Killer virus

Killer virus

As the death toll from the Ebola epidemic sweeping West Africa soars, there is mounting concern over the possibility of the virus spreading to other parts of the world. Since February, the Ebola virus has claimed 728 lives in Guinea, Liberia and Sierra Leone. It is a deadly virus; between 70-90 per cent of those infected die.

No vaccine or cure has been found yet and transmission of the virus requires close contact with the bodily fluids of an infected person.

Since 1976 when the Ebola virus was first identified there have been several outbreaks, all in Central and West Africa. The current outbreak is the deadliest in terms of numbers infected and fatalities. The World Health Organisation has warned that the current epidemic could prove ‘catastrophic’.

The virus is reportedly spreading faster than the effort to eradicate it. It is feared that air travel could facilitate the rapid spread of the disease across borders. This has prompted several countries to ban flights from West Africa. Others are screening African travellers at airports. While precautionary steps are needed, isolating West Africa should not be the world’s focus as the region needs global support.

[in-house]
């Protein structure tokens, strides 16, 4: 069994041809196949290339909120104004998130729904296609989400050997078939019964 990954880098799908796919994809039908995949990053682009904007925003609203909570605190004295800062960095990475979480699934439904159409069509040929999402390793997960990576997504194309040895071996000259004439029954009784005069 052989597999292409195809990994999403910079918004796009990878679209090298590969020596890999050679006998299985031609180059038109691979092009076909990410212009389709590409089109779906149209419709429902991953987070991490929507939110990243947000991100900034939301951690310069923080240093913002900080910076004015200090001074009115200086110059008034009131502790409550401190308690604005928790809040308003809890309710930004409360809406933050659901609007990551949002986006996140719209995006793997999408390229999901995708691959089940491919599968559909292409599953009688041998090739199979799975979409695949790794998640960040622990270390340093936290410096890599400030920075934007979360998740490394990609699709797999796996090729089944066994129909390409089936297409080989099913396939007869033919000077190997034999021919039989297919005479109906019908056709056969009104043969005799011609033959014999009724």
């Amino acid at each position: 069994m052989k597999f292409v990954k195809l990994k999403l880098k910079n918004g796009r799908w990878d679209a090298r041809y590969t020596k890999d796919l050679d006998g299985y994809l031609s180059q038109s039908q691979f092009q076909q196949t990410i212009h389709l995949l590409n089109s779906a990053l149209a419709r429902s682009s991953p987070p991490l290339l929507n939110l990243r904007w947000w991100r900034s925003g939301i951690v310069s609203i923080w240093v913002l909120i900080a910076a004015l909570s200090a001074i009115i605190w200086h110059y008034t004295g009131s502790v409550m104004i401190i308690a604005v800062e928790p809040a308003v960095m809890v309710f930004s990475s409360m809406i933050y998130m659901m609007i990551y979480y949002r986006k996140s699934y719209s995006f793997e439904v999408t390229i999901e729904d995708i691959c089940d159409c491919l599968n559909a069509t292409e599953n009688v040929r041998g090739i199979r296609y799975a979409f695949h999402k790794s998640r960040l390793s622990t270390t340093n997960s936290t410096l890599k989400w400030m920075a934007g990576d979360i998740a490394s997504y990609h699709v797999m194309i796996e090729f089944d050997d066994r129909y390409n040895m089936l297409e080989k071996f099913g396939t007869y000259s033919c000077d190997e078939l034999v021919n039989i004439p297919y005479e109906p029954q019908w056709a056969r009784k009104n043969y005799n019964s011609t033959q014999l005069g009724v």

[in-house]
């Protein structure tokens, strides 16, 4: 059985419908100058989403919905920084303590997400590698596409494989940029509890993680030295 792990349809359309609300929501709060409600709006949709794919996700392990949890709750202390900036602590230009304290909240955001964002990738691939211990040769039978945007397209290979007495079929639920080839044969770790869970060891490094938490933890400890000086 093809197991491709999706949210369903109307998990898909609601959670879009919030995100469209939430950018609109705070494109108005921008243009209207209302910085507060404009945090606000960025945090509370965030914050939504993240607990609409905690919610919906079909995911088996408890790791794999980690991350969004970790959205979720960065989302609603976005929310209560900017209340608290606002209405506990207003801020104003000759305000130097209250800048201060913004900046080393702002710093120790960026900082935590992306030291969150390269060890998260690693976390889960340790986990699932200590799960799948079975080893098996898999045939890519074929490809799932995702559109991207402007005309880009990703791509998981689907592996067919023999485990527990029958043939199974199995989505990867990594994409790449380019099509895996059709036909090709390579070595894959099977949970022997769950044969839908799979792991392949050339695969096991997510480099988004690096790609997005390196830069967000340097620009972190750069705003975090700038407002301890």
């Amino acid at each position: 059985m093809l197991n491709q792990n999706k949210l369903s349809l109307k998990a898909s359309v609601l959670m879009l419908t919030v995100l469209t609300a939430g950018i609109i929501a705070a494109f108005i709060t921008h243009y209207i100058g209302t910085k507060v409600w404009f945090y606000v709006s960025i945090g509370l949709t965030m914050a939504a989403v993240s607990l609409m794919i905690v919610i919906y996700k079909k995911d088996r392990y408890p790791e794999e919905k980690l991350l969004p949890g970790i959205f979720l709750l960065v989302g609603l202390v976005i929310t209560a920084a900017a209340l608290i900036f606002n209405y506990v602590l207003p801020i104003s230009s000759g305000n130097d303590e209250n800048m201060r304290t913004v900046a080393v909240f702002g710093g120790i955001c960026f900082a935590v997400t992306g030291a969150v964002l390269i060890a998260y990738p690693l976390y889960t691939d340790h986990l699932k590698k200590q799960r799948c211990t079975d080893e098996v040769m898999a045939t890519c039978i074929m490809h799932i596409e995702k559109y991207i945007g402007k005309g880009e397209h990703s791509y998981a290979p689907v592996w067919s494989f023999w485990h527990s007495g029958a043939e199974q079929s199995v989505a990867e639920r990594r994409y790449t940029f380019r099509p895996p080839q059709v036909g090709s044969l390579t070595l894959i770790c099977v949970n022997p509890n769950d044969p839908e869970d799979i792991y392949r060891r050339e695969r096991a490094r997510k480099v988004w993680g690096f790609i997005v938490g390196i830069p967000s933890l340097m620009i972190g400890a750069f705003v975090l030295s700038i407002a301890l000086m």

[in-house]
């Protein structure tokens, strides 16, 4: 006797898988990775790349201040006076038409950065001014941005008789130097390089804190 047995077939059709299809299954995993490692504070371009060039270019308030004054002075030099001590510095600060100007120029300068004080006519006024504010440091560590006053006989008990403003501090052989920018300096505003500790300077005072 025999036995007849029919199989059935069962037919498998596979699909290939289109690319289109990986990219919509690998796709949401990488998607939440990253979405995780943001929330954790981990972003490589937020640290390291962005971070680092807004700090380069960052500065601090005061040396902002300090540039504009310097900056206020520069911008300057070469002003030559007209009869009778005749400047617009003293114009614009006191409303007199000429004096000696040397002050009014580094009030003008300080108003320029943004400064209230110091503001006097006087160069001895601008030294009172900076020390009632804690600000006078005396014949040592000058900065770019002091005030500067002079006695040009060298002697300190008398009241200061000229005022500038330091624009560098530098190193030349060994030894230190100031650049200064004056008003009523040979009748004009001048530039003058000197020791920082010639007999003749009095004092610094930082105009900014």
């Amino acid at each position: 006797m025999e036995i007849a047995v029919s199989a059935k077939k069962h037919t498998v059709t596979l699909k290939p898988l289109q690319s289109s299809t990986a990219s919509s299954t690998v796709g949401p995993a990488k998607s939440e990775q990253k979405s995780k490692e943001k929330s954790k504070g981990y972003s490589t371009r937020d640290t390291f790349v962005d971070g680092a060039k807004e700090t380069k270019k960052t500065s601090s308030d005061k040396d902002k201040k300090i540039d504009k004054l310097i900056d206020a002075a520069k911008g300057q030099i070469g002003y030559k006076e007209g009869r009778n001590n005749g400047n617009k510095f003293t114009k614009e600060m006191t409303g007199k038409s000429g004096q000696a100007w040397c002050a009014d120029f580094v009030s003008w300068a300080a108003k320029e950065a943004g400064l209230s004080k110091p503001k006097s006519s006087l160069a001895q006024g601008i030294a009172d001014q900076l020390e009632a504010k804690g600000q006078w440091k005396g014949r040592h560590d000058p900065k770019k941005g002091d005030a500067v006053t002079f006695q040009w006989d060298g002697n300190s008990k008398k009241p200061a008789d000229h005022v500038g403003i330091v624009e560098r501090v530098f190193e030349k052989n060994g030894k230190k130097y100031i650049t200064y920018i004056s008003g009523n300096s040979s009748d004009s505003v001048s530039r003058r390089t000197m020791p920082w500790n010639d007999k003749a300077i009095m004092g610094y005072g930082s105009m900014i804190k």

An enormous challenge confronts countries battling Ebola. Besides a shortage of health personnel, lack of awareness and superstition are impeding efforts to fight the virus. Fearing confinement in an isolation hospital, many of the infected are not seeking medical treatment and prefer to stay at home. They are infecting family members and friends.

The fight against Ebola must be waged on multiple fronts. This is a public health hazard but one with a social/cultural dimension that cannot be ignored. WHO officials have drawn attention to burial rituals that require washing of the dead body, which is dangerous as the virus remains alive on the skin of the dead body, exposing the person who washes the corpse to infection. Authorities must educate the public about the nature of the disease and how it spreads.

When credible information is scarce, anxious people turn to superstition rather than science, heeding the advice of faith healers instead of doctors.

This is defeating efforts to contain Ebola. The spread of Ebola was halted several times in recent decades. This is possible with the current outbreak as well. The world must reach out to West Africa in its hour of crisis.